Most actresses greet each new birthday with trepidation. Jennifer Dundas doesn’t suffer from such a condition. Thanks to her delicate features, diminutive stature and wide-eyed gaze, the 37-year-old has always been cast in parts years younger than her actual age. So when she was offered thirtysomething Lenny in “Crimes of the Heart,” playing now at the Laura Pels Theatre, she was elated.
This story first appeared in the February 19, 2008 issue of WWD. Subscribe Today.
“I was kind of shocked. It came out of nowhere,” says Dundas. “At least in New York, I haven’t felt that I’ve been able to come into an adult role.”
But in Beth Henley’s Pulitzer Prize-winning work, Dundas has found a salve for her growing pains. Set in 1974, the play follows the Macgrath sisters, Lenny (Dundas), Meg (Sarah Paulson) and Babe (Lily Rabe) as they gather at their grandfather’s Southern estate to deal with a family crisis — Babe has just taken a shotgun to her abusive husband. As Lenny, Dundas is the eldest of the three and has forsaken her personal and love life to take care of their ailing grandfather and hold down the fort. She is at once lovably neurotic and the source of her sisters’ pity.
“Her relationship to men is completely stunted. She doesn’t have any experience,” remarks Dundas. “And you want to make sure that you as a character don’t feel sorry for yourself because then you really won’t get any empathy from the audience.”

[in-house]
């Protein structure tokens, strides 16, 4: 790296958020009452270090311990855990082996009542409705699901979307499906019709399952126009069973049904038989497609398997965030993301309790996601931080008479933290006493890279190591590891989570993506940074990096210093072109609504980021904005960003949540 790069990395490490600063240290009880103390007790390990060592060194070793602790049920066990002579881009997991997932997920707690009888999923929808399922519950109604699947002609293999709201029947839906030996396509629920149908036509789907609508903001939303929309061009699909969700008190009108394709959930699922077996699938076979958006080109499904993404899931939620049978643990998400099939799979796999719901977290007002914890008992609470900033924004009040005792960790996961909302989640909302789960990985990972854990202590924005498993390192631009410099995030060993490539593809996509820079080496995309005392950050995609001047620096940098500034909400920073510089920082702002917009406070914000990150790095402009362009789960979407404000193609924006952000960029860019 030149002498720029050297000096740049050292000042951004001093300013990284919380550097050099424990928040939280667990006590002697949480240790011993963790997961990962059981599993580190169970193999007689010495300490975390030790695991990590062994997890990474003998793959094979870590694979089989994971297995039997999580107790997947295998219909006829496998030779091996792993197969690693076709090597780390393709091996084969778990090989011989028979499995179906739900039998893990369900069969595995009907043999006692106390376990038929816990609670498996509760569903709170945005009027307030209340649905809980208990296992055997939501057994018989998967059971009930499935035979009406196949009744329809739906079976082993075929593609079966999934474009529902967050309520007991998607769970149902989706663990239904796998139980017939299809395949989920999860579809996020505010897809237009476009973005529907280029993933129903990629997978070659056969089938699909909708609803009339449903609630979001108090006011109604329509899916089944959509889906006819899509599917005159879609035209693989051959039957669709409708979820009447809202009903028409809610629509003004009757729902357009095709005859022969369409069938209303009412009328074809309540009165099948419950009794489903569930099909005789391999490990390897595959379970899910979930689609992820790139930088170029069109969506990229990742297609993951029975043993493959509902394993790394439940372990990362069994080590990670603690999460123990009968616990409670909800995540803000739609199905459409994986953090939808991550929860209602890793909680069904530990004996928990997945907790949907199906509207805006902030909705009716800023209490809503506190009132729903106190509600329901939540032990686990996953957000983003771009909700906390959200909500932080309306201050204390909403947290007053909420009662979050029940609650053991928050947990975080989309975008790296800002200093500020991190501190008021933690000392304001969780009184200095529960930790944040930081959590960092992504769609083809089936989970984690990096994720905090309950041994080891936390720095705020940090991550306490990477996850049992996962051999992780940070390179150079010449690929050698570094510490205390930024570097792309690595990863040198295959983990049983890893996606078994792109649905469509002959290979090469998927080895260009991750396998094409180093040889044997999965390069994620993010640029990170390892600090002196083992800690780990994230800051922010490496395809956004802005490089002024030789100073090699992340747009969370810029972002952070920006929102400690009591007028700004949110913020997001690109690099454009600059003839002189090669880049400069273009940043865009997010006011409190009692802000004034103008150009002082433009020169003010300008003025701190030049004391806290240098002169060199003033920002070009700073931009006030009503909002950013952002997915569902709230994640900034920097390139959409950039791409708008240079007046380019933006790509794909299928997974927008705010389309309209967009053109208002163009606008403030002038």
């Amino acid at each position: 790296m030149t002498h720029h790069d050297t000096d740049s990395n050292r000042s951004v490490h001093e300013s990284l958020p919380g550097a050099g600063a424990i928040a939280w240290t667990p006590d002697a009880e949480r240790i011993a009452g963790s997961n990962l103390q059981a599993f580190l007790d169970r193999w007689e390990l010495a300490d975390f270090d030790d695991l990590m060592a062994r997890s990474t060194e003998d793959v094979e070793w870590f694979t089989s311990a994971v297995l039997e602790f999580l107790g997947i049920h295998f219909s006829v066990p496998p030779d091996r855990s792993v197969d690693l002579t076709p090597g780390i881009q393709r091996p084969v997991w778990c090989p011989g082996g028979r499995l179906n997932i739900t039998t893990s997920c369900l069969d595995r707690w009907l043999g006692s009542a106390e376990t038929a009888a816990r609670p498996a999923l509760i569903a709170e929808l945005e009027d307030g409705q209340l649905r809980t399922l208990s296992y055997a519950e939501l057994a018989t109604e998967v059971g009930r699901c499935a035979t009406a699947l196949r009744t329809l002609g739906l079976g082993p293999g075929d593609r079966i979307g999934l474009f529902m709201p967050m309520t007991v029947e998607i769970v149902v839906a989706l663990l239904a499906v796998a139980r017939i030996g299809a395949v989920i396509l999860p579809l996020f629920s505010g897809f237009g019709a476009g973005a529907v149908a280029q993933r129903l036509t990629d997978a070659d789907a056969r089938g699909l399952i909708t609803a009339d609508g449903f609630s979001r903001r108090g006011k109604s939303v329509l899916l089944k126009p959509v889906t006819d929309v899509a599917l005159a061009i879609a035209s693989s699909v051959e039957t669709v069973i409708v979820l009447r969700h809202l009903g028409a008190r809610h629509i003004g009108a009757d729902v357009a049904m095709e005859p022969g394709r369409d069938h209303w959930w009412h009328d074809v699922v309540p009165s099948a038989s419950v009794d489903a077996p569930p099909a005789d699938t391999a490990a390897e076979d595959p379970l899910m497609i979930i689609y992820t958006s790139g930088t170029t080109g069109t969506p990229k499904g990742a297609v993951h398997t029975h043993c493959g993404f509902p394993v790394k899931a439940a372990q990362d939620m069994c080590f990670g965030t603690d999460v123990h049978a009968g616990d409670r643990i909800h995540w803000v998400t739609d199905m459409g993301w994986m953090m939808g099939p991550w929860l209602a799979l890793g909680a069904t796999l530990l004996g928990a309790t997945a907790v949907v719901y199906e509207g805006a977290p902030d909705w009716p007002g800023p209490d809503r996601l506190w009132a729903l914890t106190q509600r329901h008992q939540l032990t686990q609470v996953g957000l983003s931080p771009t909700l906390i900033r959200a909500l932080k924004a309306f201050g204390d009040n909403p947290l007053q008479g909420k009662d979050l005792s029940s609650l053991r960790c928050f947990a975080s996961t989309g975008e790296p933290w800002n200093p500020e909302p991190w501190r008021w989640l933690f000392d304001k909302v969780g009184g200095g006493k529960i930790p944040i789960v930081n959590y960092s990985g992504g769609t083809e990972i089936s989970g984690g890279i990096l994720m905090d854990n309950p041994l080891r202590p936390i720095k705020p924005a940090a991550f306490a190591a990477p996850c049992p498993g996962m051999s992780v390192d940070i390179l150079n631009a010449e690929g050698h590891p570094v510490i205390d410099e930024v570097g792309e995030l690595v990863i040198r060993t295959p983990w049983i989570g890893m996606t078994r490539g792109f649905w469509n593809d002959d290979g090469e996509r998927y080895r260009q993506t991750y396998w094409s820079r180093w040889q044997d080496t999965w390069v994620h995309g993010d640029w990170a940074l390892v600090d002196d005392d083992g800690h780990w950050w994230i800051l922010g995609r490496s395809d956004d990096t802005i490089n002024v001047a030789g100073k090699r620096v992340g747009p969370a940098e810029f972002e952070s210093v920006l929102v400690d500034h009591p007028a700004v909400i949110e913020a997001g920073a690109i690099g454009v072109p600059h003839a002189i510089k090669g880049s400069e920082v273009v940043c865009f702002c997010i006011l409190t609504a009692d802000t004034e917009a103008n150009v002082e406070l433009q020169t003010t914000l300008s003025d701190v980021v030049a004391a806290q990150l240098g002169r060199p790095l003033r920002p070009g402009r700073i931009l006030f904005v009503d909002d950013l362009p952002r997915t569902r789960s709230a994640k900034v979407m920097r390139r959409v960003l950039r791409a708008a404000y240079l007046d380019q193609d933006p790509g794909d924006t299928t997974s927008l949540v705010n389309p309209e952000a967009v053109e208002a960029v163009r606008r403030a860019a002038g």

“Crimes of the Heart” had a run at Williamstown, Mass., last summer before its current Roundabout Theatre Company production. And it was there that Dundas first encountered her formidable director, Kathleen Turner.
“I got to rehearsals on the first day and Kathleen just said, ‘My, you’re a little tiny thing, aren’t you?'” recalls Dundas, impersonating Turner’s deep voice. “So I just looked right at her and said, ‘On the outside.'”
And she makes no bones about Turner’s directorial style. “Kathleen is no-nonsense. She’s kind of like a drill sergeant. There was no coddling of any kind,” she says. “If she thinks what you’re doing isn’t right, she’ll just say, ‘What the f–k are you doing?’ So that took a little getting used to.”
Fortunately, Dundas is accustomed to the other rigors of theater. Raised in Newton, Mass., she made her Broadway debut at age 10 in Jules Feiffer’s “Grown Ups” after a casting director took notice of her at day camp. She spent the rest of her childhood doing play and movie work, majored in drama at Brown University and starred in the original production of “Arcadia” straight out of college. Since then, she has dabbled in film (she was Diane Keaton’s daughter in “The First Wives Club”), but has mainly stuck with her first love.
These days, however, she’s found a second passion: Dundas recently opened Blue Marble Ice Cream in Boerum Hill, Brooklyn, with her friend, Alexis Miesen. The store boasts eco-friendly packaging, organic and hormone-free dairy from local producers and equally socially conscious tea, coffee and chocolate.
“I like doing two things at once. When I started doing the ice-cream shop, it just felt so good. I can go into the shop during the day and then go to the play at night,” muses Dundas.
Though she does admit some of that energy could just as easily have gone into her romantic life. “I always had acting and I had boys. I was married at one point, then I was with another guy for a few years after I was divorced, and not having that thing in addition to acting, it was making me insane. I need someone else to focus on,” she says. “So now all I have to do is find a boy, because I do like having sex.”